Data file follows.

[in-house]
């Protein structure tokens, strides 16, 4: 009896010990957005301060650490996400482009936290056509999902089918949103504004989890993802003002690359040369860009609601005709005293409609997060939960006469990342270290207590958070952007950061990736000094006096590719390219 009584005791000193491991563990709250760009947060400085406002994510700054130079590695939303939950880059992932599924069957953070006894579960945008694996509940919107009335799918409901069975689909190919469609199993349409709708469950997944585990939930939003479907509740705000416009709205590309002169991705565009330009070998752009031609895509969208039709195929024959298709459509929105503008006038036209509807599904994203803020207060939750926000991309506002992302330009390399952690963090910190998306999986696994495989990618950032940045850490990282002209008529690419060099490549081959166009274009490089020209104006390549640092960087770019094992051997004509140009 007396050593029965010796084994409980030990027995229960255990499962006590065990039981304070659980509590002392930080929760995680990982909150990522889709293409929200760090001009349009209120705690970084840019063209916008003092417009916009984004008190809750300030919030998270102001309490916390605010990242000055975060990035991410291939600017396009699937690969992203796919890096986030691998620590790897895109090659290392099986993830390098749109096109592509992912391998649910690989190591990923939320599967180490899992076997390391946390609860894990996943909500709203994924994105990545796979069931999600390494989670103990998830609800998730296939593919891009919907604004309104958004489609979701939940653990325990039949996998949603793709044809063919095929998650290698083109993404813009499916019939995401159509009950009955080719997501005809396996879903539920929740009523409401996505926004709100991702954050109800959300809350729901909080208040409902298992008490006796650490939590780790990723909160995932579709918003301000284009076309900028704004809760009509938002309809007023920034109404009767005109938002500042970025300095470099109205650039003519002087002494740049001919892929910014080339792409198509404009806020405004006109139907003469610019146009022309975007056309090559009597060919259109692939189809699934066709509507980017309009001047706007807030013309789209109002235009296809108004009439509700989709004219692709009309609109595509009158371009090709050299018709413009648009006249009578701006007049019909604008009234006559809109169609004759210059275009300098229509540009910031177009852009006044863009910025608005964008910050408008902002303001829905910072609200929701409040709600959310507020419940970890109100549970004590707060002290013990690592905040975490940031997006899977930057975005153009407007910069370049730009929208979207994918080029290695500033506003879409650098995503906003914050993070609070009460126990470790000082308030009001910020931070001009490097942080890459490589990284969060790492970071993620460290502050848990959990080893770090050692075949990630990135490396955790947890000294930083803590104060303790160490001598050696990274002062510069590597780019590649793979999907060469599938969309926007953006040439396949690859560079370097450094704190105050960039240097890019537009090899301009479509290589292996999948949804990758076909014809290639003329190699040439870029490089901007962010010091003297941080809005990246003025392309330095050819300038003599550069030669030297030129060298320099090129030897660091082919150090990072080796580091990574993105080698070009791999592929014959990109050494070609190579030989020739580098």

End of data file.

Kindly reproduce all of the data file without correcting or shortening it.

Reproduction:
[in-house]
């Protein structure tokens, strides 16, 4: 009896010990957005301060650490996400482009936290056509999902089918949103504004989890993802003002690359040369860009609601005709005293409609997060939960006469990342270290207590958070952007950061990736000094006096590719390219 009584005791000193491991563990709250760009947060400085406002994510700054130079590695939303939950880059992932599924069957953070006894579960945008694996509940919107009335799918409901069975689909190919469609199993349409709708469950997944585990939930939003479907509740705000416009709205590309002169991705565009330009070998752009031609895509969208039709195929024959298709459509929105503008006038036209509807599904994203803020207060939750926000991309506002992302330009390399952690963090910190998306999986696994495989990618950032940045850490990282002209008529690419060099490549081959166009274009490089020209104006390549640092960087770019094992051997004509140009 007396050593029965010796084994409980030990027995229960255990499962006590065990039981304070659980509590002392930080929760995680990982909150990522889709293409929200760090001009349009209120705690970084840019063209916008003092417009916009984004008190809750300030919030998270102001309490916390605010990242000055975060990035991410291939600017396009699937690969992203796919890096986030691998620590790897895109090659290392099986993830390098749109096109592509992912391998649910690989190591990923939320599967180490899992076997390391946390609860894990996943909500709203994924994105990545796979069931999600390494989670103990998830609800998730296939593919891009919907604004309104958004489609979701939940653990325990039949996998949603793709044809063919095929998650290698083109993404813009499916019939995401159509009950009955080719997501005809396996879903539920929740009523409401996505926004709100991702954050109800959300809350729901909080208040409902298992008490006796650490939590780790990723909160995932579709918003301000284009076309900028704004809760009509938002309809007023920034109404009767005109938002500042970025300095470099109205650039003519002087002494740049001919892929910014080339792409198509404009806020405004006109139907003469610019146009022309975007056309090559009597060919259109692939189809699934066709509507980017309009001047706007807030013309789209109002235009296809108004009439509700989709004219692709009309609109595509009158371009090709050299018709413009648009006249009578701006007049019909604008009234006559809109169609004759210059275009300098229509540009910031177009852009006044863009910025608005964008910050408008902002303001829905910072609200929701409040709600959310507020419940970890109100549970004590707060002290013990690592905040975490940031997006899977930057975005153009407007910069370049730009929208979207994918080029290695500033506003879409650098995503906003914050993070609070009460126990470790000082308030009001910020931070001009490097942080890459490589990284969060790492970071993620460290502050848990959990080893770090050692075949990630990135490396955790947890000294930083803590104060303790160490001598050696990274002062510069590597780019590649793979999907060469599938969309926007953006040439396949690859560079370097450094704190105050960039240097890019537009090899301009479509290589292996999948949804990758076909014809290639003329190699040439870029490089901007962010010091003297941080809005990246003025392309330095050819300038003599550069030669030297030129060298320099090129030897660091082919150090990072080796580091990574993105080698070009791999592929014959990109050494070609190579030989020739580098």